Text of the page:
Old Quseir City:
El Qusiir is one of the few cities on the Red Sea with some sort of history. It was a crucial harbour for goods from the far east (silk, spices) which got transported with caravans to the nile. On the way back the caravans brought pilgrims and wheat to ship them to the arabian peninsula.
Today the city of around 18,000 people is surrounded by coral reefed beaches, and hotels. This is probably the early stages of this coast becoming another Sharm. It still retains it’s charm with the locals, and the hotels are impeccable.
It’s a pretty small town where you can walk everywhere within half an hour. There are some microbuses, as well as a few taxis.
It is an international destination, a premier integrated resort community of distinction, activity and variety; setting it apart from other resort communities in the region.
At Port Ghalib you can explore the wonders of the Red Sea through the wide array of aquatic activities, which include parasailing, banana boat, windsurfing, jet skiing and most notably scuba diving.
Adventurers and sports fanatics can challenge themselves in a game of tennis, cycle or take an exhilarating safari desert ride for a true Bedouin experience.
Entertainment can be found in the bowling alley, VIP disco club, horse academy and full arcade center for children.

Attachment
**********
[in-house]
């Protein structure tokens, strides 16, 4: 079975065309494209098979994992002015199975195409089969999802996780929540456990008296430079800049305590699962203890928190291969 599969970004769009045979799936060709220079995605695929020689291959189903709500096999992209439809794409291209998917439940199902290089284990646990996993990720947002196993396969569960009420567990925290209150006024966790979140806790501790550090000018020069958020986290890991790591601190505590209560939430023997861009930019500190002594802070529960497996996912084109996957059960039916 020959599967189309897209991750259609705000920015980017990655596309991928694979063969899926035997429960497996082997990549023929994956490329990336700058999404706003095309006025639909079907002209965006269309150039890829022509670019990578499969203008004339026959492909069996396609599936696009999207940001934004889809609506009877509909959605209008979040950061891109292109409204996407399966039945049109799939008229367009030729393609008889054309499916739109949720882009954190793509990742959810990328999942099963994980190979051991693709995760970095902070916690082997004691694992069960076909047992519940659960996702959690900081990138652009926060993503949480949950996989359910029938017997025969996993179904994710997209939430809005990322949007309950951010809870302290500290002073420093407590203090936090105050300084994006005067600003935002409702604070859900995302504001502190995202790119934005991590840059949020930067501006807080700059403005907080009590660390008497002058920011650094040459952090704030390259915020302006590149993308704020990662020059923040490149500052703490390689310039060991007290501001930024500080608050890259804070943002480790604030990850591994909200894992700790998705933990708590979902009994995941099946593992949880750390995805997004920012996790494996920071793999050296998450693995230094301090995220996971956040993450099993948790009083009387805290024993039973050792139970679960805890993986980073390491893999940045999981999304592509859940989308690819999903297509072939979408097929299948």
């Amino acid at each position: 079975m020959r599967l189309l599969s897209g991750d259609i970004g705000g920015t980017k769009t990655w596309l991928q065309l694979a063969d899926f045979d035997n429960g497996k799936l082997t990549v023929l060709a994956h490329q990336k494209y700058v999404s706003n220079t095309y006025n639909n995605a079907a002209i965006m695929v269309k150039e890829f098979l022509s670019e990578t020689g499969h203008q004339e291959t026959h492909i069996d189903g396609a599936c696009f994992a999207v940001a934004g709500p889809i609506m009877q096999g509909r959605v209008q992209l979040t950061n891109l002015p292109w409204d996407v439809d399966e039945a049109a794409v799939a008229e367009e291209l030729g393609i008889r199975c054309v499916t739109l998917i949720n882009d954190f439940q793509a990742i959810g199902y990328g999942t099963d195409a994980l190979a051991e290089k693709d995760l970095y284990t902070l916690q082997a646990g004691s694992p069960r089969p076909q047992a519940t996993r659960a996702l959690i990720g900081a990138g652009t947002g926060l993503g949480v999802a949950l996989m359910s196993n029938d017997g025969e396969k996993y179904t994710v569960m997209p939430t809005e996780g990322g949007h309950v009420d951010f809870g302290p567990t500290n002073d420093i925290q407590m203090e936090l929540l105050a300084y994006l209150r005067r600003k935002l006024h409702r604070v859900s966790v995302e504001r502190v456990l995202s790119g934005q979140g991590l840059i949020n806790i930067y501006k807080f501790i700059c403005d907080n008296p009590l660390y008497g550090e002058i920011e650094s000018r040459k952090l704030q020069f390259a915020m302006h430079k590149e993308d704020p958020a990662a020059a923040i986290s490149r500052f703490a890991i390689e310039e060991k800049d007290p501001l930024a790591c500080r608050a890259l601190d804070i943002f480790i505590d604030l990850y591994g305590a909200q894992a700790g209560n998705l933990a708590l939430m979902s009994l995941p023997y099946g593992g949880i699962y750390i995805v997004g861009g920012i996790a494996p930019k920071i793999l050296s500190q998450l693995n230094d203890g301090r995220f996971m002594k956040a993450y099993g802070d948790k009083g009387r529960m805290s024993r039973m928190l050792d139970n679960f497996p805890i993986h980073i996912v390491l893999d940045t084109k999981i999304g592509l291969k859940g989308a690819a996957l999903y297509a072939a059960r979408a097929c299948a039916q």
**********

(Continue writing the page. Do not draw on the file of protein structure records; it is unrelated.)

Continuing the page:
Port Ghalib is located just five minutes away from the Marsa Alam International Airport. The airport is served by various airlines/tour operators from a number of countries across Europe including the UK, Italy, Russia, France, the Netherlands, the Czech Republic, Austria, Sweden, Poland, Belgium, Luxembourg, Germany and Switzerland.
Port Ghalib is accessible by sea through its international marina, which features a Harbor Master, Customs and Immigration Office.
The marina is fully equipped to fully service yachtsmen sailing the Red Sea. Operated and managed by UK-based Camper & Nicholsons, the marina features Caltex diesel and petrol fuel supply, ship repair yard, ferry terminal, electricity and water supply, and solid waste disposal. The berths also offer communications, laundry service, transportation service and medical attendance.
Port Ghalib can be reached via an international road which leads down from Cairo and Hurghada to Marsa Alam.
Wadi el Gemal National Park:
Wadi El Gamal National Park is a national park in Egypt. It is 7,450 square kilometres (2,880 sq mi) in size, including 4,770 square kilometres (1,840 sq mi) of land and 2,100 square kilometres (810 sq mi) of marine space.
The coastal area features coral reefs with 450 species of coral and over 1200 species of fish. Approximately 17% of the marine life is native to the Red Sea. It also includes five islands, including Wadi El Gamal Island. These islands are a breeding ground for 13 bird species, and local sea grasses are important sources of food for the endangered dugong and green turtle.
The inland area is home to many animals, including the Dorcas gazelle and the Nubian Ibex.
The park is the site of prehistoric rock art, as well as Ptolemaic and Roman ruins, and the mountain Mons Smaragdus is the site of small mining communities that date back to ancient Egypt.
Wadi El Gamal is an IUCN Category II park, established in 2003